The number of elderly Canadians is growing, and concern about the future of Canada’s health care system appears to be growing in lockstep.
That is one of the main findings from the CMA’s 2010 Report Card on Health Care in Canada, which reveals a clear generation gap developing in relation to health care issues. For instance, respondents under age 46 are much more likely to anticipate taking “financial steps” to meet future health care costs than those aged 46 and older. Those steps, such as buying health insurance to supplement the public system upon retirement, were much more popular within the younger cohort (37%) than the older one (17%).
“This year’s report card definitely shows that young adults are bracing for increased health care costs in the future,” commented CMA President Anne Doig. “We know that as people age they use the health care system more. This report card is a clear signal that Canadians want a clear dialogue on the tough issues, and they want it now.”
The report card, released Aug. 23, is based on an online survey of 3,483 Canadian adults. Findings include:
- A vast majority (80%) of Canadians are worried that the quality of health care will decline due to strains caused by the aging baby boomer generation
- A similar proportion (79%) are worried the system will not be able to offer the same level of coverage it does now as more baby boomers reach retirement age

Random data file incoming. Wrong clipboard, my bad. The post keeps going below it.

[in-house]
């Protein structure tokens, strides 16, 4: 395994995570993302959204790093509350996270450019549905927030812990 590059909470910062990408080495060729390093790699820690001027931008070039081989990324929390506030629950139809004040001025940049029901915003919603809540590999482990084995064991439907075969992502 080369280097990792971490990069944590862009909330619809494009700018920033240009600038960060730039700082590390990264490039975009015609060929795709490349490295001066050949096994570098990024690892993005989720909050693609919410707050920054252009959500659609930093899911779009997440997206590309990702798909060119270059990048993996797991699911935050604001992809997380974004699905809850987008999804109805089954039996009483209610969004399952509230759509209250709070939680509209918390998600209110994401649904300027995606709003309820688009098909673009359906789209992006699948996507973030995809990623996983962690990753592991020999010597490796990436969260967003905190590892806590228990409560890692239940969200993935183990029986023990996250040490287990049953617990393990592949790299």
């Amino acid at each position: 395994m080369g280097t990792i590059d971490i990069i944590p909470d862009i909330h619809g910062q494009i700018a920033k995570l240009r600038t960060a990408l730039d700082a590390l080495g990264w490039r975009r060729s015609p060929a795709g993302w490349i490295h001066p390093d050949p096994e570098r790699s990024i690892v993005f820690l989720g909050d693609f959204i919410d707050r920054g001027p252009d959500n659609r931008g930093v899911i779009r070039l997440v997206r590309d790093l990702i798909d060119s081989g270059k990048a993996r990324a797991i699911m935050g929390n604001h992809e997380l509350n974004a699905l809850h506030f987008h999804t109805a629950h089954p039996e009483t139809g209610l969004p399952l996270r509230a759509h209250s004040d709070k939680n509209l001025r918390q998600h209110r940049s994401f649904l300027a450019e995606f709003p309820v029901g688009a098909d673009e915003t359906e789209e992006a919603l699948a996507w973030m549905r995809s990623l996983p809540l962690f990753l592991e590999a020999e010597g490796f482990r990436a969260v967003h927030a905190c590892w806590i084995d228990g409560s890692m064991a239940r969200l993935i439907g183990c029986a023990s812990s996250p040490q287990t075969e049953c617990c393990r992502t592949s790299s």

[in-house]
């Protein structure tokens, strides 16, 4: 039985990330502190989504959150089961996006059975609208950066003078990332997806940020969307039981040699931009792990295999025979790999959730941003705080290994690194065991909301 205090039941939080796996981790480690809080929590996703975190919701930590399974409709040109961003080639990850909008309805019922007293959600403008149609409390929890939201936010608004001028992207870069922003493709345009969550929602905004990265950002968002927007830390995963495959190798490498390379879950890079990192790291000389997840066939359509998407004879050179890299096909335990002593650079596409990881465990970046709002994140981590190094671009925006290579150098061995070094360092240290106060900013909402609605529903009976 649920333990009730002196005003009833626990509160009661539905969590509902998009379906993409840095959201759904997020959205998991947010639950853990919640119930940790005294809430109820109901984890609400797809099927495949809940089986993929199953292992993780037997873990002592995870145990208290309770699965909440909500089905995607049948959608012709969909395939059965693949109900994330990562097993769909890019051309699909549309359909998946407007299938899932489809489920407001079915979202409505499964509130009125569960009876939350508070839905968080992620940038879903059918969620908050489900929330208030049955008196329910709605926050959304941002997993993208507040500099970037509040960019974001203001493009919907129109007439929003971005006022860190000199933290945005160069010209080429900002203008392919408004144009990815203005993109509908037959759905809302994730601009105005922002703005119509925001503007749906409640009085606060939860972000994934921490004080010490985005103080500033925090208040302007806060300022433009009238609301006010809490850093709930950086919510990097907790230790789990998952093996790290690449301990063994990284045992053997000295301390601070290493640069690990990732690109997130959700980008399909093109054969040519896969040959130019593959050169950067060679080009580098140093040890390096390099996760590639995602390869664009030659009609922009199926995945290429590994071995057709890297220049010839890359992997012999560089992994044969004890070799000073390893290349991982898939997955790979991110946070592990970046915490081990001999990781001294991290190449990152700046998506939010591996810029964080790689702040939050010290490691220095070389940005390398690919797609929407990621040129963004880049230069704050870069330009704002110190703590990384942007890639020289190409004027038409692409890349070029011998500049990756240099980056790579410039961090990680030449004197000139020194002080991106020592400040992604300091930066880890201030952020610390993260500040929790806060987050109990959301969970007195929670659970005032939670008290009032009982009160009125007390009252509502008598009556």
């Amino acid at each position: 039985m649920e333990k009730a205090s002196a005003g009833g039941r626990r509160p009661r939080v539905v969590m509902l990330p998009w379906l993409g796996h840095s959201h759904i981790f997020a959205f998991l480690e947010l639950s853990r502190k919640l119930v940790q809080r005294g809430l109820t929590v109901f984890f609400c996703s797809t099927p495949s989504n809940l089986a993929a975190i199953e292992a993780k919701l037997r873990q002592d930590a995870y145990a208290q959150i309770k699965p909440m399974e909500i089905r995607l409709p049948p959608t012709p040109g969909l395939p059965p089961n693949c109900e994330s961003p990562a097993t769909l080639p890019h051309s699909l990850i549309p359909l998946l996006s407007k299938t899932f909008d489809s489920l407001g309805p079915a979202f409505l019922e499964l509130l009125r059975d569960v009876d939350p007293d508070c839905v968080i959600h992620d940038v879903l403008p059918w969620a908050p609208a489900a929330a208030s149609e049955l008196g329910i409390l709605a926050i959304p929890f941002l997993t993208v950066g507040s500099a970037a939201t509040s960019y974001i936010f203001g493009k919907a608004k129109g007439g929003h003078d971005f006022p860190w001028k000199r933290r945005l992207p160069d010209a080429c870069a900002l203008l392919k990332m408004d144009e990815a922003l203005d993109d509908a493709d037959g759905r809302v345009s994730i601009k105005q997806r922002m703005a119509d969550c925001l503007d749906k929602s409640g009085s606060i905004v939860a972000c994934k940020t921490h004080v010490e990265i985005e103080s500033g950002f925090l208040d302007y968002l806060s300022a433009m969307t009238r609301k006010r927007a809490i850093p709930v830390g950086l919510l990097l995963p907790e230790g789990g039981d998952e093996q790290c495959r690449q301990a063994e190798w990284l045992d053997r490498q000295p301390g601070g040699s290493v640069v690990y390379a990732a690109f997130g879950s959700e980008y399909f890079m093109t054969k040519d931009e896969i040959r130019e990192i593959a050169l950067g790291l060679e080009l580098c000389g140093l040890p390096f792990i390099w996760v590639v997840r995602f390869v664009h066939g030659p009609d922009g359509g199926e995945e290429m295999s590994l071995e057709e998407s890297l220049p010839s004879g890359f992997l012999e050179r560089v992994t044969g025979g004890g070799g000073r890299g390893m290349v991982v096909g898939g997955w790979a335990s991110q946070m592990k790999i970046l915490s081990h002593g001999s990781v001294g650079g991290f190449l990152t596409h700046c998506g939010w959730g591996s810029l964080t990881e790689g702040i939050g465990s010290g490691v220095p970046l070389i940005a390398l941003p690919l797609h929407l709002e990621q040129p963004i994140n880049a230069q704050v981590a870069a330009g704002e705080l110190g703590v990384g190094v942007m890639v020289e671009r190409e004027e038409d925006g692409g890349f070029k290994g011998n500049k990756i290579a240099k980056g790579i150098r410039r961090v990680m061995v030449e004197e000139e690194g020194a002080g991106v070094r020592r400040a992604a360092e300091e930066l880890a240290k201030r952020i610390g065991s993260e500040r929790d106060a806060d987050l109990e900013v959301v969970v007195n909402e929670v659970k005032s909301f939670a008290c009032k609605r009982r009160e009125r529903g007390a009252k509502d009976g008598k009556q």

- Three in four Canadians (76%) are concerned that they will have to pay higher taxes so that the health care system can provide services to baby boomers
- Almost three-quarters of respondents (73%) fear they will not have enough money to maintain their health as they age
- Another three-quarters (74%) agree that urgent change is needed if the health care system of the future is to provide today’s level of care to the baby boom generation
“Concern for the future of health care and the impact of the baby boom generation is very real,” concluded the report card summary prepared by Ipsos Reid, which conducted the survey for the CMA.
A vast majority of respondents (85%) agree that the challenges arising from the aging population mean that it is time for federal/provincial/territorial governments to begin negotiating a new health care funding agreement.
When it comes to overall quality of the health care system, 75% of respondents gave it a grade of either A (36%) or B (39%), consistent with combined grades of 74% in 2009 and 73% in 2008. An A grade was most common in Atlantic Canada (43%) and Ontario (40%), and rarest in Quebec (31%) and British Columbia (29%).
This year marked the 10th time the CMA has prepared a national report card on the health care system in preparation for its annual meeting, which begins Aug. 23 in Niagara Falls, Ont. Ipsos Reid conducted the survey in June, and the margin of error is estimated to be ± 1.7%, 19 times out of 20.